Burgess Company – Burgess-Dunne - Model BDF-12 - Flying Boat Type Swept wing tailless pusher biplane Built: 1
A Curtiss flying boat hull mated to Burgess Dunne wings. Designed: Summer 1916, Completed: Fall 1916.
Sweptback wings of 30 degrees, Dihedral of 0, Three place, Span: 53’, Length: 25’2”, powered by a Curtiss OXX2 100hp. engine, Min. Speed: 42mph, Max. 68mph. Live Load: 560lbs. Endurance: three hours. No record of any sale of this model BD.
Burgess Army Tractor Trainer
Burgess Company – Army Tractor Trainer –Tractor biplane designed by Grover Loening and Lt. DeWitt Milling of the Army Aviation School at San Diego, CA built by Burgess Company to U.S. Army design specifications. Ordered: Jan. 9, 1915 Delivered: March 3.1915, Number built: 1.
Price: $5,357(aircraft $3,500, engine $1,857), Two place, tandem biplane powered by a Curtiss S V-6-cyl. 60 hp. engine.
Shipped to the Army Aviation School at San Diego it was accepted on March 31, 1915. Its flight testing determined that it had ample power, the climb rate and range were good, and it was stable directionally. The Curtiss Model S engine however was troublesome and the aircraft tests had identified a number of negative characteristics: poor lateral control, the rudder was too sensitive, and it was tail heavy with power on and nosed into a dive with power off. The trainer was ultimately condemned and sold on September 18, 1916 a year and a half after it was accepted.
U.S. Army Serial #40
Burgess Company –Model O-Gunbus –Pusher observation biplane. Designed by W. Starling Burgess for the Royal Navy Air Service.
Number built: 36, Ordered May 23, 1915, Price: $11,500 ea., Delivery to RNAS Hendon began on July 28, 1915. First Flight: June 1915 at Squantum by Frank Coffyn with Cmdr. Harry Busteed RNAS. Royal Navy officers had visited Marblehead to give their aircraft specifications, requirement and timeframe for delivery to Burgess and Greely Curtis. After some discussion in regards to current Burgess aeroplanes specifically the Burgess Dunne Reconnaissance type; Burgess agreed to design an aircraft to their custom specifications. The Model O Gunbus was then completely designed and the first aircraft built within 21 days from their initial meeting.
Two place, tandem, land planes, powered by a Sturtevant D-5 V-8 140 hp. engine. Span: 45’ Length: 31’6” Live Load: 920lbs. Min. Speed 47mph.,
Max Speed: 85mph. Endurance: Four hours, Ailerons on the upper wings. First Gunbus assembled at RNAS Hendon July 28, 1915. First Flight: August 26, 1915, The Model O was not assigned to squadron service, some Gunbuses were sent to Isle of Grain, and to 4 Wing at Eastchurch.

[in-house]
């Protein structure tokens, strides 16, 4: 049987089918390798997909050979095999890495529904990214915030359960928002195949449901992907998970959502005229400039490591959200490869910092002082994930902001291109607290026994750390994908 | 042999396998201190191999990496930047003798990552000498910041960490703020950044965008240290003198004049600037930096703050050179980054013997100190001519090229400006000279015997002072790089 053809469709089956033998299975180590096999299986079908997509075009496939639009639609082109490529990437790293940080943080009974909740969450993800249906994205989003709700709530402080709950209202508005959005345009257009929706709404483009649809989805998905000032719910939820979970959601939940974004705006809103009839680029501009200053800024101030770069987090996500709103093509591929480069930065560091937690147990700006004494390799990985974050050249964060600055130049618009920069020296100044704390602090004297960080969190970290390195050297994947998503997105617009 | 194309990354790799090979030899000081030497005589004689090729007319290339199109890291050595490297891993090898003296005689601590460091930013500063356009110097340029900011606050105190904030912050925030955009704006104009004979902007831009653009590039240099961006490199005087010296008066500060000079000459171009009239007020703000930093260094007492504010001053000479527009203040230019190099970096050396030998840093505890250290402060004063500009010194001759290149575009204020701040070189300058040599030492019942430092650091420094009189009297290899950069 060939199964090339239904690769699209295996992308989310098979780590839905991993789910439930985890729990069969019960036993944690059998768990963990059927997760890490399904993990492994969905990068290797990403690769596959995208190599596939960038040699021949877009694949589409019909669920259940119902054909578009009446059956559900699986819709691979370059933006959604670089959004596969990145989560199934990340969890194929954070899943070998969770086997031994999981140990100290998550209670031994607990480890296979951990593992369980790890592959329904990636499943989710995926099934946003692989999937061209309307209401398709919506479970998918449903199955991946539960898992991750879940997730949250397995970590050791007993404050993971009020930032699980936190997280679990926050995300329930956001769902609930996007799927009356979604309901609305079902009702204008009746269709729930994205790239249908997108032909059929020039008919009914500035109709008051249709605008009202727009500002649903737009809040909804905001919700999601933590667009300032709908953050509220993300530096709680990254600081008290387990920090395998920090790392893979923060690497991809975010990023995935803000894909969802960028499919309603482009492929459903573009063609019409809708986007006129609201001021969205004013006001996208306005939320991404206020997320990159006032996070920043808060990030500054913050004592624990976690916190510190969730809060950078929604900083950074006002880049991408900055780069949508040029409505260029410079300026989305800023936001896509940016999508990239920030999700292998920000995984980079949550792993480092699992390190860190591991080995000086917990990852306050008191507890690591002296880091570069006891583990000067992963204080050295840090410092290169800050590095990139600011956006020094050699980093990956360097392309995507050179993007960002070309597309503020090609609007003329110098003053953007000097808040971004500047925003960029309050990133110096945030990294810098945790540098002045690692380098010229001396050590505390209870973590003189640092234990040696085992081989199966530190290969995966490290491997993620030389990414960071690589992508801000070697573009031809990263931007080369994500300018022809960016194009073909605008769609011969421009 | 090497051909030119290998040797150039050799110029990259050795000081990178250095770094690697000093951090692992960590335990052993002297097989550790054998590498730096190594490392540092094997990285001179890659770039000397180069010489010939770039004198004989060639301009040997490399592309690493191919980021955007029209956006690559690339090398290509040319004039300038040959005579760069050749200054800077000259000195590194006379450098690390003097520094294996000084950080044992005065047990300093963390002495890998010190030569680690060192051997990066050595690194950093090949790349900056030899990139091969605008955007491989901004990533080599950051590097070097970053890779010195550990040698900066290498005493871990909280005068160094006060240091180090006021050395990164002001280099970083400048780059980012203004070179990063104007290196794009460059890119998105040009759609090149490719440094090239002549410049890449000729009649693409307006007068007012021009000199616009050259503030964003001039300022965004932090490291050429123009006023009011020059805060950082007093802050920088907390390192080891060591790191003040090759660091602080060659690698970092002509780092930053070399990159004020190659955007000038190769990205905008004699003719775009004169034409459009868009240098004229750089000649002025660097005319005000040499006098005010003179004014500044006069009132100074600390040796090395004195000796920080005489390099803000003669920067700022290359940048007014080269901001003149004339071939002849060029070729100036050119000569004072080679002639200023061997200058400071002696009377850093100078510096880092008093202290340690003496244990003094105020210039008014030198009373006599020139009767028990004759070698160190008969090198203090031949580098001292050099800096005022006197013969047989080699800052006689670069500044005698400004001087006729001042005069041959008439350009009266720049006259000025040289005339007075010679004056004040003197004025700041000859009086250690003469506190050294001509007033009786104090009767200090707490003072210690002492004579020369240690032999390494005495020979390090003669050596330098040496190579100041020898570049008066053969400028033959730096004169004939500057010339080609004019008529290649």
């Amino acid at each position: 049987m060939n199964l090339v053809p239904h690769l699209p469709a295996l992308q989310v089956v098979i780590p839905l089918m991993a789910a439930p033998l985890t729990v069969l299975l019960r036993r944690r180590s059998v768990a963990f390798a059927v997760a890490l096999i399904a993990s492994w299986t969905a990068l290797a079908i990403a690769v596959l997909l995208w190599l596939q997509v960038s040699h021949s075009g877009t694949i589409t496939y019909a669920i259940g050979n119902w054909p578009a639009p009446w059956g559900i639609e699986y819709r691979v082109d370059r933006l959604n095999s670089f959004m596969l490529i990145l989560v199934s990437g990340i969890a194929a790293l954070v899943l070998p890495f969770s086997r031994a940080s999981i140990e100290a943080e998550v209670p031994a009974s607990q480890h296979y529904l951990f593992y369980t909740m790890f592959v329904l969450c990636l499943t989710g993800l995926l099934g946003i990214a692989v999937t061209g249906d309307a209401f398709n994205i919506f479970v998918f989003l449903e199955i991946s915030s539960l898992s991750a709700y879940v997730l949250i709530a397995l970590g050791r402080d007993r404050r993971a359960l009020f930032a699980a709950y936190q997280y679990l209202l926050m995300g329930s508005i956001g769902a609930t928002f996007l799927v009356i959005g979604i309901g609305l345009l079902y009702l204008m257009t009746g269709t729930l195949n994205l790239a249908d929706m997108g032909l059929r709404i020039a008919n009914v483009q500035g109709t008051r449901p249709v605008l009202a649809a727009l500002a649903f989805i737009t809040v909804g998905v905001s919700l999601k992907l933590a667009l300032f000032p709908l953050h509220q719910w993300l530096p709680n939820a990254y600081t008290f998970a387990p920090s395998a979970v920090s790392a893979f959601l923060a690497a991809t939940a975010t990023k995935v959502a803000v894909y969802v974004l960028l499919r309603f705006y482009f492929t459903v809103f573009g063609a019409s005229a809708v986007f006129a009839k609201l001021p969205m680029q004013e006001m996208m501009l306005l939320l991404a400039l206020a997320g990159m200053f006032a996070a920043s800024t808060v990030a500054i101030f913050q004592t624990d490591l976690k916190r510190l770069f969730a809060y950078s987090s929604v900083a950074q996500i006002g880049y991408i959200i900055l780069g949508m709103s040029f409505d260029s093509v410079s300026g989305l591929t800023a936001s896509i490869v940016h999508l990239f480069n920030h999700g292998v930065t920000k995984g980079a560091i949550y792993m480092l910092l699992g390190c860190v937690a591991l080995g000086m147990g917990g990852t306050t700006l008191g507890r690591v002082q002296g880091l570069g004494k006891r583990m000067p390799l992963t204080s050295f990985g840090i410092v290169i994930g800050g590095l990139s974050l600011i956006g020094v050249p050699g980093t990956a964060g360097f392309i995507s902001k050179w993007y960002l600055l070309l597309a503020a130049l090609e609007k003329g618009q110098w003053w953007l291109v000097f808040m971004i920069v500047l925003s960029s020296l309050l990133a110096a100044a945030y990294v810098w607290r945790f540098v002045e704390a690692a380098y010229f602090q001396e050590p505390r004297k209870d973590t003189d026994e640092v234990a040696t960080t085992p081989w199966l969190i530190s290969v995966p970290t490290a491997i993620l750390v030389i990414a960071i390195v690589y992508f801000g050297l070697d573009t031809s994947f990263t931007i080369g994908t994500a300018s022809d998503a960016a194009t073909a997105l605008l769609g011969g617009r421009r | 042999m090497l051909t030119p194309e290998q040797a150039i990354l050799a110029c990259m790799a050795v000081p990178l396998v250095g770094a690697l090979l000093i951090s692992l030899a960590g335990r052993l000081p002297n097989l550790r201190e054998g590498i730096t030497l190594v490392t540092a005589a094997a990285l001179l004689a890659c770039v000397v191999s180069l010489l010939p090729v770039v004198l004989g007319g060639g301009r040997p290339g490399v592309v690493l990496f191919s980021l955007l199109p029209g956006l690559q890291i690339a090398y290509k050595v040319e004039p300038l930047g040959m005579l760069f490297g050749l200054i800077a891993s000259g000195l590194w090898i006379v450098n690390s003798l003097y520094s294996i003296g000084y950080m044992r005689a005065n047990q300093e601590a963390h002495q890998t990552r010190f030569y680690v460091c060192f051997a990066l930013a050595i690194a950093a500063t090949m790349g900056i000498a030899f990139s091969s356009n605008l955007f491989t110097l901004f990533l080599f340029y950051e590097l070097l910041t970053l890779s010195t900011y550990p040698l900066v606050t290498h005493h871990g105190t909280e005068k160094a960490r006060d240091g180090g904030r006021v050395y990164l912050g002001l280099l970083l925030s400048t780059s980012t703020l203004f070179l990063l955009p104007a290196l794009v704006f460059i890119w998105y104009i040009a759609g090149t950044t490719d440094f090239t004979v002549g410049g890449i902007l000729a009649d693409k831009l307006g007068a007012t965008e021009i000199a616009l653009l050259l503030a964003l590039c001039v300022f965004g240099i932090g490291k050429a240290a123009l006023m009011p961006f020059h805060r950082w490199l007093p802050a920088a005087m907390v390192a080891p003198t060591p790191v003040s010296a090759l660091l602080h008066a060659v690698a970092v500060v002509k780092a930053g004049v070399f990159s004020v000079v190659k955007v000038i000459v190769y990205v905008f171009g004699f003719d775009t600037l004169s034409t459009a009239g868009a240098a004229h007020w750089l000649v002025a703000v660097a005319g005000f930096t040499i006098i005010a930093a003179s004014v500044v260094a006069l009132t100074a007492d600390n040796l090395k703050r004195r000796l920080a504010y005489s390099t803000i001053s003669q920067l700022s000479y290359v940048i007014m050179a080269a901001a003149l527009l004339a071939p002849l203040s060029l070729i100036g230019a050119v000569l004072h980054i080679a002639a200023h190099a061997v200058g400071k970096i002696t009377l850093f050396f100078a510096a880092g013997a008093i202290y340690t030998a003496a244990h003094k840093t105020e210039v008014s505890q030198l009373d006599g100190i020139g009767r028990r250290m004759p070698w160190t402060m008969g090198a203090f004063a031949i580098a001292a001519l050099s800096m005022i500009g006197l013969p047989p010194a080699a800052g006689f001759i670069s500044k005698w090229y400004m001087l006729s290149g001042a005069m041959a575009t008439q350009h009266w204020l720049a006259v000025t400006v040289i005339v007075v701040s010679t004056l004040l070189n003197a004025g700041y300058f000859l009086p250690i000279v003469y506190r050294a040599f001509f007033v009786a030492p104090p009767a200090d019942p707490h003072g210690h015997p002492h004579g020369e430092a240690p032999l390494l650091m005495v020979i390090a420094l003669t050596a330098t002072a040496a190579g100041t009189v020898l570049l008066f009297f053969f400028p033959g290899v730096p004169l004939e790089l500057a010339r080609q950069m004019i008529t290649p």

Placed in storage at Central Stores Depot, White City, London and then condemned in May 1916. (Note: A single complete Model O Gunbus did get shipped to Australia from storage in 1917 and was used in an Air Force technical training school there until 1919 when it was surveyed.)
Royal Navy Serial #s 3657 / 3681 and 8258 / 8268
Model S Navy School Trainer
Burgess Company –Model S Navy School Trainer –Tractor hydro biplane, Designed by Burgess, Ordered Dec. 1915, First Flight March 6, 1916.
Number built: 6, A-70 was delivered to Pensacola in March 1916 for acceptance testing. The five remaining aircraft had new engines installed and other modifications as a result of A-70 tests which were made at the factory and were shipped in Oct -Nov 1916 and in Feb - March 1917 for flight training assignments. Equipped with Deperdussin controls.
Two place, tandem, Factory installed Curtiss OOX V-8 100hp. engines were replaced by the higher performance Hall-Scott A-5 6 cyl. 120hp.
Span: 46’6”, Length: 30’ Equipped with two floats Min. Speed: 41mph. Max. Speed: 73mph. Rate of Climb: 400fpm, Live Load: 750lbs. Gross weight: 2,500lbs. Endurance: Four hours. By March 1919 all six Model S tractors were stricken from the Navy list
U.S. Navy Serial #s AH-25 changed to: A-70, next five accepted were assigned: A-71 / A-75
Model U Naval Scout
Burgess Company –Model U Naval Scout –Tractor hydro biplane, Designed by Burgess, Ordered: Mid 1916, Delivered November 8, 1916
Price: $8,000. Ordered by Godfrey L. Cabot and the Aero Club of New England for presentation to the Massachusetts Naval Militia. Built: 1
Two place, tandem, single float seaplane powered by a Curtiss V-8 OXX2 100hp. engine, Span: 46’9”, Height: 11’2”, Length: 30’ 6”, Chord: 6’3”